The Great South Florida Food Forest Project Update, May 2015: Failures and Problems

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Yesterday I took a look at some of the successes we’ve had in The Great South Florida Food Forest Project… today we’ll look at some of the failures and problems.

One thing about Florida sand, particularly down south: it eats organic matter and drinks water like there’s no tomorrow.

That means that without regular applications of new mulch, along with regular irrigation, some plants will struggle or die.

This food forest is low on nitrogen fixers and chop-and-drop plants (you’ll find a lot more info on species and ways to ensure your food forest survives in my Create Your Own Florida Food Forest book). Since I don’t live on site, I can’t stay on top of the maintenance required to make everything really happy. I’ve planted pigeon peas before, only to find out later that none of them germinated. I’ve also planted a few nitrogen fixers and had them disappear into the weeds. Many of the smaller perennial vegetables also kicked the bucket over the last year.

Here’s a list of the plants I added that are now deceased:


RIP:


Cinnamon
Edible-leafed hibiscus (2)
Naranjilla
Okinawa spinach
Saltbush
Sea purslane
Strawberry guava (2) 

 

Other plants, like the Jabuticaba, the fig, the canistel, the papayas and the Monstera are hanging on but not thriving.

Even the 6th Street mulberry, though it isn’t tiny, isn’t as big as I would have expected after two years growth.

It’s setting a few fruit at least:

Unfortunately, it’s not even as tall as me. Yes, it started as a 12″ tree… but usually mulberries grow about 6′ a year. Maybe this year will send it skywards.

My parents (who own this food forest) asked me what I would recommend for keeping things happy and growing.

My answer:

1. Add lots more mulch.
2. Add more water during dry patches.
3. Add more nitrogen and fertility.

Dad put a bunch of rabbit manure around the bases of all the trees this week after I left and watered them all really well. Many of the plants and trees look a bit yellow and stressed. The original layers of organic matter we laid down have mostly disappeared into the ground and been covered by a mess of weeds. There are also problems with Sri Lanka weevils chewing up lots of the leaves. We’re going to have to figure out how to control those or get the trees to outpace them.

acerola cherry in south florida food forest

A ripe acerola cherry

Many of the trees and plants are also draped in strands of silk, though I didn’t see any spiders, mites or caterpillars. Who knows?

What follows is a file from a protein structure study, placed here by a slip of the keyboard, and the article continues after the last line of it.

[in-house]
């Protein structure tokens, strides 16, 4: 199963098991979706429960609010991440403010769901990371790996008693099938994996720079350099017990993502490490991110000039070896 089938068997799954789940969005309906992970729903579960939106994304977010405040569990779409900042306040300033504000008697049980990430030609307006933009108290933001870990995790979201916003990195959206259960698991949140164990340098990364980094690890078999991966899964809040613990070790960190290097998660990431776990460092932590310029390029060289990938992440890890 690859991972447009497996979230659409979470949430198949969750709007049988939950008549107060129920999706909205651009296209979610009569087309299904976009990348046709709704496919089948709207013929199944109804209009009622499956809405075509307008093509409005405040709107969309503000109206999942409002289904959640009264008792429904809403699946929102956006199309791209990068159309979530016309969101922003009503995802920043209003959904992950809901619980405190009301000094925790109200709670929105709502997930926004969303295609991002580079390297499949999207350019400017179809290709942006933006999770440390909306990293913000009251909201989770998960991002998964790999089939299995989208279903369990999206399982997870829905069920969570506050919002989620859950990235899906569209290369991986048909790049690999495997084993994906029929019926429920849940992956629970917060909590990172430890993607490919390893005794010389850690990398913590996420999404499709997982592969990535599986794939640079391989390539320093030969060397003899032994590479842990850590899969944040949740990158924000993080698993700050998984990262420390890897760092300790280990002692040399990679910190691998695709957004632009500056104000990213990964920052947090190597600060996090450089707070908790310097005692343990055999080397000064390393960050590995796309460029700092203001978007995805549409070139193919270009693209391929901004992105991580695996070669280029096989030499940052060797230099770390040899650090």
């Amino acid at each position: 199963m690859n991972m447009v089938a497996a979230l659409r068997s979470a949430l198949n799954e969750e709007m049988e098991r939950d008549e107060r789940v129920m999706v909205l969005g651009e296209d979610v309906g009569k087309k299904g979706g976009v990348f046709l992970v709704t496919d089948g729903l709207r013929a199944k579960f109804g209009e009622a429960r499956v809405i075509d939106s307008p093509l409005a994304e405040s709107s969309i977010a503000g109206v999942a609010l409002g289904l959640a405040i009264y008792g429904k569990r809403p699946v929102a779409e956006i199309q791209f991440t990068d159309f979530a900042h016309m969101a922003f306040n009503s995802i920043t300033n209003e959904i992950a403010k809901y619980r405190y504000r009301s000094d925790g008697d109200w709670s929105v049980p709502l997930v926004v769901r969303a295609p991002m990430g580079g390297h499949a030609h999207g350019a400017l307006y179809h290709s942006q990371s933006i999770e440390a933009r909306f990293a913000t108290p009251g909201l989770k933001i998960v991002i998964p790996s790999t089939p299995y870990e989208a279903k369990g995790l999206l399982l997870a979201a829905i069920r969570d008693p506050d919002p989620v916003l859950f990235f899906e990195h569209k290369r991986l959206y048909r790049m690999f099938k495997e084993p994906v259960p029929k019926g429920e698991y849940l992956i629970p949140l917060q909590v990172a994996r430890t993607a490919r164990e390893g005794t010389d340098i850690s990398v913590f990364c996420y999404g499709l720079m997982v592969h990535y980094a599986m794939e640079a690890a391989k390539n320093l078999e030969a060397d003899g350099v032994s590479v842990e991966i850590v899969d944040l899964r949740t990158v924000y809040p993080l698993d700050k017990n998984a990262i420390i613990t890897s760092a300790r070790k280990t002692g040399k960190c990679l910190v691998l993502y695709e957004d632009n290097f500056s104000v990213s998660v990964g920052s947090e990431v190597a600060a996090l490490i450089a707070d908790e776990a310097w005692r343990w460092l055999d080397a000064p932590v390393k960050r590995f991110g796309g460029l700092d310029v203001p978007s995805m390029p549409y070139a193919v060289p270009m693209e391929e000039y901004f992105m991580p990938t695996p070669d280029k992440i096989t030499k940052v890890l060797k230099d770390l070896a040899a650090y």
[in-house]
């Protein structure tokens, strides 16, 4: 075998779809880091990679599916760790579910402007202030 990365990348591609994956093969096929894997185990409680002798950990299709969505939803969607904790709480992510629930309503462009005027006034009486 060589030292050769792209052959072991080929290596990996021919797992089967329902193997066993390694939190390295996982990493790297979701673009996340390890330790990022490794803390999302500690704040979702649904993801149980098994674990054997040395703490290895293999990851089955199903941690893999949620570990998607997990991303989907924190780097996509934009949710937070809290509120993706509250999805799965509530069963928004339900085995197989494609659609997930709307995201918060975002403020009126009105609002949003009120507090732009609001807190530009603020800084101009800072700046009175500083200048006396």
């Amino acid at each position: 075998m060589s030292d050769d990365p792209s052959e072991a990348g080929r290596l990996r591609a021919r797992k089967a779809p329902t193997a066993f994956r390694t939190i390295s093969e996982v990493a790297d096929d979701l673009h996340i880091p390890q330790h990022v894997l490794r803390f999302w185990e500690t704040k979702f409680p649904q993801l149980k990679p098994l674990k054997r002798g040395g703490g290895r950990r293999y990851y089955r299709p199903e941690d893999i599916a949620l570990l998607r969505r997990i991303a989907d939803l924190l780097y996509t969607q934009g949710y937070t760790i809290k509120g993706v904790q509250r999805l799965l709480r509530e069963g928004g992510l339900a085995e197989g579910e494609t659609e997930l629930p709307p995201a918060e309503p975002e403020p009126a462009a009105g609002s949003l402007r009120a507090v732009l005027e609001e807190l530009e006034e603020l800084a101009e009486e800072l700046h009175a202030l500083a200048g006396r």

Another problem in this food forest is the lack of good understory plants. There are no sweet potatoes or other edible groundcover so the weeds have taken over, along with a weird variety of ornamental landscape plants that wandered in along with some of of loads of yard debris from the neighbors.

Check these interlopers out.

First up, wandering Jew:

And some bell-flowered weeds I can’t identify, plus a caladium:

A spiral ginger:

Rosary peas (more on those here):

And ferns are everywhere:

 

It’s interesting to see what pops up when you don’t mow.

I think the manure and extra water will get things going again – but I definitely need to start planning in more nitrogen-fixers and edible groundcovers along with a more robust vine layer. The African yams I planted seem to have mostly disappeared this year.

Tomorrow I’ll have more pictures and updates.

 

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A four-year-old black mulberry tree

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It’s hard to believe this black mulberry tree was just a sad-looking bare root twig when I popped it in the ground almost exactly four years ago:
black mulberry tree trunk

It’s got at least a six-inch diameter on the trunk now. I love it.

I was actually able to find the original order receipt from Gurney’s nursery in my old e-mails:

That tree is now about 20′ tall, maybe taller.
I don’t recommend Gurney’s Nursery in general. Though they’re large and have a big selection at low prices (when they do sales in particular), the quality on their fruit trees isn’t nearly as high as Peaceful Valley Farm Supply.
Or the quality you’ll find at Florida Food Forests, for that matter.
Anyhow, when I planted this mulberry I was just learning about the tree. This particular specimen (and its Frankenberry sister in the food forest) just doesn’t make as large a fruit, or as much fruit, as I would like to see.

But it did grow big very quickly. It looks like it will be an excellent climbing tree in a few more years. And though the fruit isn’t incredible or as ridiculously profuse as it is on my Illinois Everbearing tree, it’s still delicious and abundant.

I’m collecting better varieties of mulberry in my nursery for sale this new year. Last year I almost sold out of everything, even tiny trees. This year I’ll be propagating a lot more, plus working on getting some root stock going so I can graft some oh-do-difficult-to-root Pakistan Long mulberry trees and sell them. That’s at least a one-year proposition however… so stay tuned.